DANFORTH, Ill. — Ross and Harold Wilken, owner-operators of Janie’s Farm Organics and Janie’s Mill, have been named Marbleseed’s 2023 Farmers of the Year.
Ross and Harold own and operate a multi-generational family farm using the latest technology to raise hybrid and heritage food-grade grains, serving large and small food companies, as well as many brewers and distillers, with their certified organic corn, soybeans, wheat, rye, oats, buckwheat, and other grains.
As 4th and 5th generation farmers on the fertile land of Iroquois County, Ill., they are continuing their family’s tradition of caring for the soil and growing good food for their community. Harold explains, “I remember the way my grandparents farmed — without the use of pesticides, and with a focus on nurturing strong soil health. I continue in their footsteps, using hand and machine cultivation instead of herbicides, and seek to leave the soil deeper, richer and healthier than I found it.”
Their farming philosophy is to restore the life and health of the soil through crop rotation and cover cropping. These practices add nutrients to the soil, sequester carbon, increase water absorption, prevent soil erosion, and can suppress weeds, insect pests, and soil-borne plant diseases. Additionally, they aim to provide jobs, on the farm and in their mill, that help keep their rural community healthy — economically, environmentally, and socially.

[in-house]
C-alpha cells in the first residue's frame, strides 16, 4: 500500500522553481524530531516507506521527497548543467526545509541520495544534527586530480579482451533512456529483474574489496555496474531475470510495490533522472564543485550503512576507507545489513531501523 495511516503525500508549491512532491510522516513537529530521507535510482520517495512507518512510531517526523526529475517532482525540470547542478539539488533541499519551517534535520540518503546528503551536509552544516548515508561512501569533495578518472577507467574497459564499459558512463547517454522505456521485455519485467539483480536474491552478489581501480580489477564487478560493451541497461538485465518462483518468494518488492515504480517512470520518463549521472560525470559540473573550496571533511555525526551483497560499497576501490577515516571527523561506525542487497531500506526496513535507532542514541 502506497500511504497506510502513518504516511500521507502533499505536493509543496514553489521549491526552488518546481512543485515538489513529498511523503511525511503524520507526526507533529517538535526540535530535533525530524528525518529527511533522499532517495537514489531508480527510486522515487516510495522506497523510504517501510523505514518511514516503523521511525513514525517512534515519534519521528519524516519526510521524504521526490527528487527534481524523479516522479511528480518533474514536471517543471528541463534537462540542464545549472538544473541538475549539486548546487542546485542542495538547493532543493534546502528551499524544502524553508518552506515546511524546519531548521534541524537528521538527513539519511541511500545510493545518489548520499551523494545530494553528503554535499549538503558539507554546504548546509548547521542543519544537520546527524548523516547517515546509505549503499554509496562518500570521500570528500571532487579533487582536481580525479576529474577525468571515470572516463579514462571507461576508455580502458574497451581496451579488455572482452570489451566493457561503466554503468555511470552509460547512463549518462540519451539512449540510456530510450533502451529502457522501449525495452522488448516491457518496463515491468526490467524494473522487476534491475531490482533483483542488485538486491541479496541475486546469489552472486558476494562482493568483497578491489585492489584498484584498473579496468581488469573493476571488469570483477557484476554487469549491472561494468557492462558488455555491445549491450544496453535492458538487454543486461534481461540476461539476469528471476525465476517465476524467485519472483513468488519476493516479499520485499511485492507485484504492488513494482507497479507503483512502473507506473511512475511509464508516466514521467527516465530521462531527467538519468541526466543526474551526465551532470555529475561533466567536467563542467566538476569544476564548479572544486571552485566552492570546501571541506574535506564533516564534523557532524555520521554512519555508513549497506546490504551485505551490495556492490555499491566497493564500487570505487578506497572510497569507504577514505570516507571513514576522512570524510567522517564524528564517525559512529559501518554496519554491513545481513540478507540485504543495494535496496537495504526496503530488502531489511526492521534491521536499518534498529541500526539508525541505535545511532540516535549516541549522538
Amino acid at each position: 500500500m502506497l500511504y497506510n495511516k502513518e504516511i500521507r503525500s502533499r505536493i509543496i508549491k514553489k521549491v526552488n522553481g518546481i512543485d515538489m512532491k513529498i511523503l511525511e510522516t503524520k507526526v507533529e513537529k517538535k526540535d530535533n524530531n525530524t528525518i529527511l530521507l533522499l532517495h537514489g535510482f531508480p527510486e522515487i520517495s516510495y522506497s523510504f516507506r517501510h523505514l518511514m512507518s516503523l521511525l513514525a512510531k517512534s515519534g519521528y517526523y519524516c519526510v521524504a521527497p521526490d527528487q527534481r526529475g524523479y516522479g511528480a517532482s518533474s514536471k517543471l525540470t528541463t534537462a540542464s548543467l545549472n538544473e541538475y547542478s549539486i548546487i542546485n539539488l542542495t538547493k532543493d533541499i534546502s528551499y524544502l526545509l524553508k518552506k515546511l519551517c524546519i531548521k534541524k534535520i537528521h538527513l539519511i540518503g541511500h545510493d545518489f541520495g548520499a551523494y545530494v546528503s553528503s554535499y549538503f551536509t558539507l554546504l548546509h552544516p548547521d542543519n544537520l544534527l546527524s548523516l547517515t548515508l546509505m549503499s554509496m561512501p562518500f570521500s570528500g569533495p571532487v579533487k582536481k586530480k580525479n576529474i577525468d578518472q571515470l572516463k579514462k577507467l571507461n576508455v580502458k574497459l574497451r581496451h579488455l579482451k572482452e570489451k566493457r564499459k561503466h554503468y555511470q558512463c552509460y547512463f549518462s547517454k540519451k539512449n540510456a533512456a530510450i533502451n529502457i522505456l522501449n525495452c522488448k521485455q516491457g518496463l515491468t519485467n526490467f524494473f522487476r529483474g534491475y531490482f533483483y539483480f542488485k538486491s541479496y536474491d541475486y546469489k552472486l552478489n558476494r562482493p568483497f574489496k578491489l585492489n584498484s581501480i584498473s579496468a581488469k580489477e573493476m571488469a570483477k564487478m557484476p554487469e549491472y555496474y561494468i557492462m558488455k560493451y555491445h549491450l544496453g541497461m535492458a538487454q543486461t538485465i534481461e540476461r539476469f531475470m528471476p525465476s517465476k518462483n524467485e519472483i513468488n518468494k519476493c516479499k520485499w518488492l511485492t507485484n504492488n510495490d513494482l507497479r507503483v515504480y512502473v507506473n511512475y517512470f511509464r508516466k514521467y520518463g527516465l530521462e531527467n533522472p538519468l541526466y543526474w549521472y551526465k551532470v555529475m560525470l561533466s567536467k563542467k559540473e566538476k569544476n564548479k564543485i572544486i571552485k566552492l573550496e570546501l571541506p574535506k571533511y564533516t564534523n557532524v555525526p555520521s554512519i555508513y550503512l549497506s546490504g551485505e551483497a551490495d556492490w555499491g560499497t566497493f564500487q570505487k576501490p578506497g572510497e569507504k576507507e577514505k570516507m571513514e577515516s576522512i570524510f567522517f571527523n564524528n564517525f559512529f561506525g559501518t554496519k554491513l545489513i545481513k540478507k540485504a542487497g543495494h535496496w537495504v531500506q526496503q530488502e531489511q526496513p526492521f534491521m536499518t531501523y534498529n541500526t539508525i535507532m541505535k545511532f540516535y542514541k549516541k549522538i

The Wilken’s sister business, Janie’s Mill was founded after years of research and planning after Harold and Ross began stone-grinding grains from Janie’s Farm in the spring of 2017. They worked with bakers to get their input and feedback and by fall, they were milling consistent, high-quality flours that earned kudos from both home and professional bakers. They have been milling those flours and adding more to meet bakers’ specific needs ever since. Janie’s Mill and Farm are both named after Harold and his wife Sandy’s daughter Janie who passed away in 2001 at the age of 15.
Ross and Harold’s long-term goal at Janie’s Farm and Janie’s Mill is simply “to feed people” rather than to feed animals and industry.
For Harold, “there were many things over the years that inspired me to transition to organic . . . one was so that my son Ross would never have to handle another pound of herbicide or insecticide, and because I did not like to witness the downward trend our soil was on.”
Ross muses, “starting our organic journey via information we learned at the MOSES (now Marbleseed) conferences over the last 18 years, only to eventually be recognized as Farmers of the Year, is surreal to say the least.” To Harold, this award, “is a full-circle moment. The people we met and what we learned at the MOSES (now Marbleseed) conference made it possible for us to start a successful organic farming operation and a multigenerational farming operation. Often people are told ‘don’t come back to the farm, there’s no room for you.’ But organic farming provides the opportunity to bring in a new generation of farmers.”
Formerly known as the Midwest Organic and Sustainable Education Service (MOSES), Marbleseed was established in 1995 as a 501(c)(3) nonprofit committed to supporting farmers in their transition toward sustainable, organic farming systems that are ecologically sound, economically viable, and socially just. For more information, visit https://marbleseed.org/.